The Way of the Crow



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 Crow Talk

Crows are marvellous birds, and there are certain things I must tell you about crow talk or language. The reader may smile over my use of the word "language" to describe crow vocalizations. But, if you're ever fortunate enough to intimately share your life with this bird, you will feel more inclined to accept my broad definition of language. My life with Spirit taught me many things about their world, none of which is more outstanding or surprising than the repertoire of sounds which have specific meanings for conditions or events in their lives.

It is difficult to express the excitement I felt whenever Spirit did something unusual, or vocalized in a way I considered foreign to crows. Have you ever heard a crow chirp? Unusual, isn’t it. Yet, on occasion they do chirp, which is a sound you will probably never hear from crows in the wild, when observing them during casual walks about the country. You have to develop a close friendship with the crow before it will reveal the full extent of its vocabulary, and since crows are not greatly loved by the majority of the population, few have heard the more esoteric sounds of crows. I was fortunate to have Spirit as a teacher.

Of course, before Spirit came upon the scene, I was like most people in that I didn't give much attention to the vocal behaviour of crows. All the cawing sounded similar to me. For example, I couldn't recognize (nor was I aware of it, for that matter) the "alert" or "beware" call a crow normally makes when humans or other creatures are in close proximity. This is a rapid series of rather short, high pitched caws which are easily identified with a little experience. Those rapid calls should not be confused with the call of a young crow, which may sound like "car, car, car". I first heard Spirit give the alert call when he spotted my brother Garry's cat crouching nearby in the tall grass. Spirit was furious, and in a minute or so the alert call changed to a flurry of angry caws directed at the startled cat which soon turned and left the area. After that incident, Spirit and the cat got along just fine.

If you listen closely to cawing, you will notice how physical circumstances produce slight variations. For example, if you walk past a crow sitting on a tall pine tree, you may elicit a response different from what you would receive if you approached the same crow with a dozen of your friends! Of course, more often than not, the crow will simply fly away. However, if you want to be a serious student of crow language, you have to pay careful attention to both frequency and pattern of cawing, and to pitch or tone, and the urgency or intensity of the sound. I am now somewhat sensitive to those things, and have noticed that there are occasions when crows caw loudly, simply for the sake of singing to the world!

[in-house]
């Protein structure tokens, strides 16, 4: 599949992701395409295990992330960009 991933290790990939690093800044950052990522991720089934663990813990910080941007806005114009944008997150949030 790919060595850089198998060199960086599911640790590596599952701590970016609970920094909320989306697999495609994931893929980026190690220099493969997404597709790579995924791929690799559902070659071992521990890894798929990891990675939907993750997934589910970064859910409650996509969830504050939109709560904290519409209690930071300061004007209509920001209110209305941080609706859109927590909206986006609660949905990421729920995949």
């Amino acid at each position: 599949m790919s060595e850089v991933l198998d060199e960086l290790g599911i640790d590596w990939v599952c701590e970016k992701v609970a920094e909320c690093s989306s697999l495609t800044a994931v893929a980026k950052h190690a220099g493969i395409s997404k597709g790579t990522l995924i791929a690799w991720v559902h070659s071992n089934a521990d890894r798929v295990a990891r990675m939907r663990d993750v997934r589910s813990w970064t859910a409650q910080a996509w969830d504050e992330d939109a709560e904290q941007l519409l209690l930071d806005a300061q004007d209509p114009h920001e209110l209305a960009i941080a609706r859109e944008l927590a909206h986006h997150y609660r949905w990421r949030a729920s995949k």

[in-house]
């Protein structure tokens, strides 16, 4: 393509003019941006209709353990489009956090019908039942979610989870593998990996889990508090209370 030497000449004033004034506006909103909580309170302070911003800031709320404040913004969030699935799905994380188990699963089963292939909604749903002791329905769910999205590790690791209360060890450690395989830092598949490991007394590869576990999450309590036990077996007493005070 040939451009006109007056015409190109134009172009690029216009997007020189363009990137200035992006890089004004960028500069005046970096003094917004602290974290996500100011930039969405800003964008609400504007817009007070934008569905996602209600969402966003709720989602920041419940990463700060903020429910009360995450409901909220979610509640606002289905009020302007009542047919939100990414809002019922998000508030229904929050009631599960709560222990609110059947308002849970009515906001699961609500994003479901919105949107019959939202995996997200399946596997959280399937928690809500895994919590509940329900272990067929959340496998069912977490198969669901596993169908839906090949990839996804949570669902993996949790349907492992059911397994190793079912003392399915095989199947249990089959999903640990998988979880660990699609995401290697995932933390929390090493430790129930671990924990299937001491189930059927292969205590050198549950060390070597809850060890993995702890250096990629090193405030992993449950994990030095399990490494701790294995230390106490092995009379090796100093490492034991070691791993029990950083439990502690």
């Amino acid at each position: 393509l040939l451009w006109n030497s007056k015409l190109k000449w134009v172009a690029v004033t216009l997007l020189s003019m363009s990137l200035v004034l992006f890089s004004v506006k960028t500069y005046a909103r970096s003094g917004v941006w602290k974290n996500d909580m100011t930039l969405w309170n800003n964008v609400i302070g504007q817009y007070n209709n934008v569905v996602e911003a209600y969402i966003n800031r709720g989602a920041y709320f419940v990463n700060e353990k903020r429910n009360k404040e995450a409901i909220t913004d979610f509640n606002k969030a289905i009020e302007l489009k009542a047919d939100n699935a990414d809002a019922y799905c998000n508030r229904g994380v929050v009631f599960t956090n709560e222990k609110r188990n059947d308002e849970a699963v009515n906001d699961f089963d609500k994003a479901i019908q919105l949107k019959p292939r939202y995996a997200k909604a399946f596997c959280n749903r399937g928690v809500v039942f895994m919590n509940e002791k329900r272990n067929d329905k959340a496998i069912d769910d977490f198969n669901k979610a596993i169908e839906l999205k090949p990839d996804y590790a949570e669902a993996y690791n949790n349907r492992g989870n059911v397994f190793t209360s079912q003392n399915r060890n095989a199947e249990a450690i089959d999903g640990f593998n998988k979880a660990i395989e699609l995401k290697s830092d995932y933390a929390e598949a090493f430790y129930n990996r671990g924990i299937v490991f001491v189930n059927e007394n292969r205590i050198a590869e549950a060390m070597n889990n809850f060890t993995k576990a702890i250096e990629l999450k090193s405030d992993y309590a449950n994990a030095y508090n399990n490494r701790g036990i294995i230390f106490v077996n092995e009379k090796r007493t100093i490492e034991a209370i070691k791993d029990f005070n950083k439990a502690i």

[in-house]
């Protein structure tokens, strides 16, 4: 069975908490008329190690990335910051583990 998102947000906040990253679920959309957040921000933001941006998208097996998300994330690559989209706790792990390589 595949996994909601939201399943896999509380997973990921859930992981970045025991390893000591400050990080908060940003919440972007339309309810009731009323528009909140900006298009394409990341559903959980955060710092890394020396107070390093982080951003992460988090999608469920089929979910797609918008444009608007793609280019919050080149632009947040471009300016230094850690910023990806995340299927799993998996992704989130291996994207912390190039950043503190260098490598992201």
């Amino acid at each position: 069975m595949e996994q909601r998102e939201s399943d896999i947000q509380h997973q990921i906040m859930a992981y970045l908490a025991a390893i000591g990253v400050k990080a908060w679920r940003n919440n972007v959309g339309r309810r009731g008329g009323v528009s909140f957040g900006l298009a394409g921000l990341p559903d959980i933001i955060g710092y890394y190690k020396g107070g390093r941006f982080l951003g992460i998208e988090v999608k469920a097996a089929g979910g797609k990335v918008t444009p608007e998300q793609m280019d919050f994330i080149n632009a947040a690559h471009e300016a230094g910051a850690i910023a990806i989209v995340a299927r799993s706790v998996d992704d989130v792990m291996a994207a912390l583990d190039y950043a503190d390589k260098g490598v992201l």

Francis Henry Allen, a man who was very keen on crows, appreciative of their language and behaviour patterns, wrote with great persuasion about their aesthetic sensitivity. He noted the wonderful "time rhythm" of their cawing, and observed that while the caws are frequently in triplets with a rhythm of 2-1, there may be four caws in groups of two (2-2) or in the rhythm of 2-1-1, very regular, and without the slightest variation. While Mr. Allen did not suggest those caws represented language or signals, he didn't dismiss them as purely mechanical either. He believed that crows take much delight in their ability to utter a variety of rhythmic songs or sound patterns, and that in a limited way, the crow is a true artist, composer, and performer.16 Certainly, Spirit was very expressive in my presence, uttering notes that ranged the spectrum from annoyance, to anger, to more pleasant melodies indicative of humour, joy and play.

Spirit was also very good at mimicking, mocking, and replying to sounds. Over the years I learned to communicate with him either vocally, or through "tapping" sequences. For instance, in the winter when Spirit was in my cabin, I would often listen for his movements when I awoke during the night. If there was silence, I would tap my knuckles three or more times on the floor, then listen for a reply. Spirit was somewhat of a trickster, and might remain quiet, though I knew he was listening. So, I would tap again. Pretty soon he responded by tapping his cardboard box or some other object, sometimes with an exact copy of my pattern. When this happened, we usually continued our game until we became bored, or I fell asleep.17 

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